only way to really know if test intake in correlation with weight increase/decrease or how you look to yourself in the mirror.

The Ashbringer
05-15-2007, 10:08 AM
The Harris-Benedict equation for BMR:
For men: (13.75 x w) + (5 x h) - (6.76 x a) + 66
For women: (9.56 x w) + (1.85 x h) - (4.68 x a) + 655

Multiply result of top equation by....

Activity
Factor Category Definition
1.2 Sedentary Little or no exercise and desk job
1.375 Lightly Active Light exercise or sports 1-3 days a week
1.55 Moderately Active Moderate exercise or sports 3-5 days a week
1.725 Very Active Hard exercise or sports 6-7 days a week
1.9 Extremely Active Hard daily exercise or sports and physical job

It's really only something to point you in the right direction, you are still required to weigh yourself and modify your diet accordingly to determine what is working best for you.

jay.
05-15-2007, 11:11 AM
The Harris-Benedict equation for BMR:
For men: (13.75 x w) + (5 x h) - (6.76 x a) + 66
For women: (9.56 x w) + (1.85 x h) - (4.68 x a) + 655

Multiply result of top equation by....

Activity
Factor Category Definition
1.2 Sedentary Little or no exercise and desk job
1.375 Lightly Active Light exercise or sports 1-3 days a week
1.55 Moderately Active Moderate exercise or sports 3-5 days a week
1.725 Very Active Hard exercise or sports 6-7 days a week
1.9 Extremely Active Hard daily exercise or sports and physical job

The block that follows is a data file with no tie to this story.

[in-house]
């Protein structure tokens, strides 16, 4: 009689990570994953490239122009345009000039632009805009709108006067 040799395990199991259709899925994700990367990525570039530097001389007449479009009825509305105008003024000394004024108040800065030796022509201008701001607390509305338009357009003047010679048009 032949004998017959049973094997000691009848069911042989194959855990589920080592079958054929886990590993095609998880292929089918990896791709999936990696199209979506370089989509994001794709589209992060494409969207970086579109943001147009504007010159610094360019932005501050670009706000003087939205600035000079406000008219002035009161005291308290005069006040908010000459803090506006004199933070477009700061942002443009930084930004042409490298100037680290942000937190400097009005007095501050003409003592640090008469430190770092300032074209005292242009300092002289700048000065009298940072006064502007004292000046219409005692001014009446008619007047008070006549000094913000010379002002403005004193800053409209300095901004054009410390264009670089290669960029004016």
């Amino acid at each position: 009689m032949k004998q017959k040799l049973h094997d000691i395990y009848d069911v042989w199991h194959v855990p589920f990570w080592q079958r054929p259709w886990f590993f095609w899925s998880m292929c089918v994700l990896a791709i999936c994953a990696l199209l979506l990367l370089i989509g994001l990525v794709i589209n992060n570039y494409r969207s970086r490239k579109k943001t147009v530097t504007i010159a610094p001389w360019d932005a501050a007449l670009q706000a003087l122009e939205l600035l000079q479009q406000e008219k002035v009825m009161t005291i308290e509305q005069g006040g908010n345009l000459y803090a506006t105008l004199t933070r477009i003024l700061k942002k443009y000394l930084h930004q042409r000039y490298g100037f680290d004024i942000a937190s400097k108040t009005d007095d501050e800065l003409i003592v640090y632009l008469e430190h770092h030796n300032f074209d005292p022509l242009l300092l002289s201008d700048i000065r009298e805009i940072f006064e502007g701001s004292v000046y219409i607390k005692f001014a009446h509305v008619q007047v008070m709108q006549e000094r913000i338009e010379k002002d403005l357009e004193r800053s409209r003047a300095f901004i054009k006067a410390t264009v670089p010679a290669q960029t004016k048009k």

It's really only something to point you in the right direction, you are still required to weigh yourself and modify your diet accordingly to determine what is working best for you.this is probably the best advice on here. use the formula as a guideline and keep your calorie intake stable and track your weight for a couple weeks or longer. if you're consistently gaining weight, drop the calories by 300-500 (could be more or less, this is just the increment i use), keep your calorie intake stable for two weeks, and track your weight again. if you're losing more than 2lbs/week up the cals and repeat. might take about 2+ months to get a semi-accurate result...

that's all it is...trial and error.

martina92685
05-15-2007, 11:15 AM
I love Fitday, but I feel like it's exercise counters are kinda off. I've been using it for the past month and I've been losing so it may be close, but some of their calories per minute for exercises seem a little high or low, depending on the exercise.

ChacoTom
05-15-2007, 11:26 AM
Whats a more accurate way to measure this then?

I use this resting metabolic rate calculator (http://www.bodybuilding.com/fun/calrmr.htm), just to get a "baseline" calorie expenditure. For example, let's say the average from this page was 2,500 calories. I would multiply that by 7, to get a weekly amount: 7 x 2,500 = 17,500 calories.

Then I calculate the calories expended in exercise per week. In my case, that would be 4 cardio sessions at 1,000 calories each, plus 2 weight sessions at 650 calories each. This would add 5,300 calories.

The total weekly expenditure would be 17500 + 5300 = 22,800, or 3,257 calories a day.

This is the starting figure for maintenance calories. However, you have to adjust this figure based on your own metabolism. You can do this either by eating at maintenance, and seeing if you lose or gain weight, or by having a surplus or deficit, and seeing if the amount you gain or lose is equal to your surplus/deficit. No matter what, the odds are that you'll have to adjust the starting figure up or down.